I've read the Breakthrough book, so I know you understand the complexity of the human mind. Certainly with regard to why our lifestyles and consumption habits come from in the first place, you could provide far more attention to this. It's relevant. For example, if people would understand that they don't get that happy from more stuff, they would far more easily forgo consumption in turn for increased energy investments.

But maybe the fact that you're in the core a political think tank explains your attention to "core needs and values", which I think will generally come down to accepting what the average American says is important. Why not provide real leadership, and show them how happy they can be with a collective effort to make our economy sustainable and solve social injustice at the same time?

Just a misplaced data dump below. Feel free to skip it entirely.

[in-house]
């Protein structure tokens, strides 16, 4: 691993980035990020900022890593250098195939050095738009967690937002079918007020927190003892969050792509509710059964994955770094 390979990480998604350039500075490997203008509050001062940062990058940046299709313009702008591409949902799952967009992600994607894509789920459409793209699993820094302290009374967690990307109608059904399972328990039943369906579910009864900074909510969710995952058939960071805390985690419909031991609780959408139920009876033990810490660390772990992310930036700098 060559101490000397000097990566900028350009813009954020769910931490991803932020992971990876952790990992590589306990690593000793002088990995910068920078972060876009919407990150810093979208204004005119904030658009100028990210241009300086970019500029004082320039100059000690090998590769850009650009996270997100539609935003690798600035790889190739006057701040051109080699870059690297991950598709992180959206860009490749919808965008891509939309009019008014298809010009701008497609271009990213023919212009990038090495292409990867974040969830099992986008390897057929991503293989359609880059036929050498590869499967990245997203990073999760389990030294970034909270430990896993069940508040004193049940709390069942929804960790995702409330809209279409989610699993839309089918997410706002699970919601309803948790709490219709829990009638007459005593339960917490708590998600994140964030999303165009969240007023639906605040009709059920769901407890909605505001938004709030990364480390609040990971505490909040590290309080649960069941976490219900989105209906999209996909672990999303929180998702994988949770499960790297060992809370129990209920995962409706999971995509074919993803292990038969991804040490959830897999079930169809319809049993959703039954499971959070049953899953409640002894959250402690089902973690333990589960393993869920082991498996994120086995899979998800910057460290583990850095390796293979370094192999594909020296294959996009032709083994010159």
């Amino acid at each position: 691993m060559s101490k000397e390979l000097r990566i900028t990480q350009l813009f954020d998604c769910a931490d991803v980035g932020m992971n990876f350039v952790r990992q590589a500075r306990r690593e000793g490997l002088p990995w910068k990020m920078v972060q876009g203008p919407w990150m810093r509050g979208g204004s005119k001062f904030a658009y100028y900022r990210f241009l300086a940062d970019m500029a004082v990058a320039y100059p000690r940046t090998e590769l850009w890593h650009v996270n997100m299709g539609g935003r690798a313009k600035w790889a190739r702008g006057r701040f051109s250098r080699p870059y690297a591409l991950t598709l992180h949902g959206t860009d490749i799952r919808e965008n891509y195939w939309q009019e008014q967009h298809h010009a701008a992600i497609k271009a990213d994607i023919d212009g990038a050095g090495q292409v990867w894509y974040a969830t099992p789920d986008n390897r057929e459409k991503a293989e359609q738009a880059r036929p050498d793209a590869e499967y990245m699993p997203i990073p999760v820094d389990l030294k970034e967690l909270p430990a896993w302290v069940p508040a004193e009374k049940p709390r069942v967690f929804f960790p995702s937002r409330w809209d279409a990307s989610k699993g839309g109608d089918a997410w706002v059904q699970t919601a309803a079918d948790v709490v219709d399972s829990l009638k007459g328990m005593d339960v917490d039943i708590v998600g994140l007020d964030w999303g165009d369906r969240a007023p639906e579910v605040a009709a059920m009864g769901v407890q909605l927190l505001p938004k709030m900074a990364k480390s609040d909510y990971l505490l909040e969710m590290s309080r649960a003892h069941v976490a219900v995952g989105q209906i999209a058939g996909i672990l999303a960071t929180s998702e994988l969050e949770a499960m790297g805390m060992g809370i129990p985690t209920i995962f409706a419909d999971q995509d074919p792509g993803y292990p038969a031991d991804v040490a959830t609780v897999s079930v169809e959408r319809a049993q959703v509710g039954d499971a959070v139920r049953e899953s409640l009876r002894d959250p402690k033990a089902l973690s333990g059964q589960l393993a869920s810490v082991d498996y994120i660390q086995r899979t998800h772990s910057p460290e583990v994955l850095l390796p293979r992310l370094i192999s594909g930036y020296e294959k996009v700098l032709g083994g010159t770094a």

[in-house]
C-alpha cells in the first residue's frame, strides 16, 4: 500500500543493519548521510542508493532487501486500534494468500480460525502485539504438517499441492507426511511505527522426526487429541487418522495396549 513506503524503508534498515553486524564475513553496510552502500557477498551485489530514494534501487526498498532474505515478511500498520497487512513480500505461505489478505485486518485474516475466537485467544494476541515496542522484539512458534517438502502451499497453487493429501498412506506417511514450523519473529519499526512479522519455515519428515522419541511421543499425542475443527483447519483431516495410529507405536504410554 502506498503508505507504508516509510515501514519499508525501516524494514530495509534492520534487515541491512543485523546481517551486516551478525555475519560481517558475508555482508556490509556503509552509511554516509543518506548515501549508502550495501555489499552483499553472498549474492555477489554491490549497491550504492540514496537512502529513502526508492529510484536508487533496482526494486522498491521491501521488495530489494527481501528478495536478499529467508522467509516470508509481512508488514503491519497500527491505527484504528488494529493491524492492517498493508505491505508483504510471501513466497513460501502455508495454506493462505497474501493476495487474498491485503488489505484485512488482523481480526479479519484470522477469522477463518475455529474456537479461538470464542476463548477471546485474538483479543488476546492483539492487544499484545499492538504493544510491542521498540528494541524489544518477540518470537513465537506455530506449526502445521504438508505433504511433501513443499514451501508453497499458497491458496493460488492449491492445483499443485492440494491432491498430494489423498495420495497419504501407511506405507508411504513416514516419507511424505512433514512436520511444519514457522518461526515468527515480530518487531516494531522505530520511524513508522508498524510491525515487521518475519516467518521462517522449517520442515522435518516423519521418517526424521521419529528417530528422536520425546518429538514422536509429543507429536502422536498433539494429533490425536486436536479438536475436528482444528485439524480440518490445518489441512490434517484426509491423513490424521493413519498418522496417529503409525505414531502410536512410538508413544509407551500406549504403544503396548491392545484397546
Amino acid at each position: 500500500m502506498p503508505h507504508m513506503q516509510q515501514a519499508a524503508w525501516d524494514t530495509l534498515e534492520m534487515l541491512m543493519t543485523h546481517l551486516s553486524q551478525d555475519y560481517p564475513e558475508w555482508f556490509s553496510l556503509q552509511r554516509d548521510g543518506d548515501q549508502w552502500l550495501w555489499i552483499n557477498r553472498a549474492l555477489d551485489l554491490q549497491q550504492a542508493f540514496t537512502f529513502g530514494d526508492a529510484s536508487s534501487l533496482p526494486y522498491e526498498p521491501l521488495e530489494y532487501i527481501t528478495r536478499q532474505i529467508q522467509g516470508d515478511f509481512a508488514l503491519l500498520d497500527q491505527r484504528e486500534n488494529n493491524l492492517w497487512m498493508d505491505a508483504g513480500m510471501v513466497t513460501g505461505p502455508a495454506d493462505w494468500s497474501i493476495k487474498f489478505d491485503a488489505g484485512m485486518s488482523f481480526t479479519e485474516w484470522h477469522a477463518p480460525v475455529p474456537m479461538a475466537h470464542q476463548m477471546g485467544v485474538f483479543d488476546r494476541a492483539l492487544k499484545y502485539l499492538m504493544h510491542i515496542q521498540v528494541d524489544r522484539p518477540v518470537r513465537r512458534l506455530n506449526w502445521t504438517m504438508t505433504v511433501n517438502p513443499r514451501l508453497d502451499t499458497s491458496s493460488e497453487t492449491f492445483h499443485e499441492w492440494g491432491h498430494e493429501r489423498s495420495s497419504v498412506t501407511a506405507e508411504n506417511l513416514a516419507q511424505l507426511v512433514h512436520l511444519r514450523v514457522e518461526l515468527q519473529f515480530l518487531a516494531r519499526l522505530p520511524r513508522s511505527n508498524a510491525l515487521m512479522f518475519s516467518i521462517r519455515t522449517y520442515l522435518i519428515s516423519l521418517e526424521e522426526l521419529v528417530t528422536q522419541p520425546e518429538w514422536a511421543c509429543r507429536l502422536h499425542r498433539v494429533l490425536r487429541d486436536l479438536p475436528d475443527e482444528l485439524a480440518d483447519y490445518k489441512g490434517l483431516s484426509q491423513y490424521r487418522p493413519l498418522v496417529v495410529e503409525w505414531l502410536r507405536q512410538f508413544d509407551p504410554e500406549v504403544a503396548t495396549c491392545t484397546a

The need for "framing issues in ways that people care about" (I hope I got that right) is one truth you understand very well, but it's not the only way to go about things.

By Meryn Stol on 2008 07 24


Meryn,
In regards to your call to "look at the psychological side of things," I call your attention to our "Fear and Politics" series on the blog. As it says on the Breakthrough About page: "We believe that any effective politics must speak to core needs and values, not issues and interests, and we thus situate ourselves at the intersection of politics, policy, philosophy, and the social sciences." These sentences explicitly state that we at BTI do seek to understand and think about social and ecological problems and crises in an expansive light.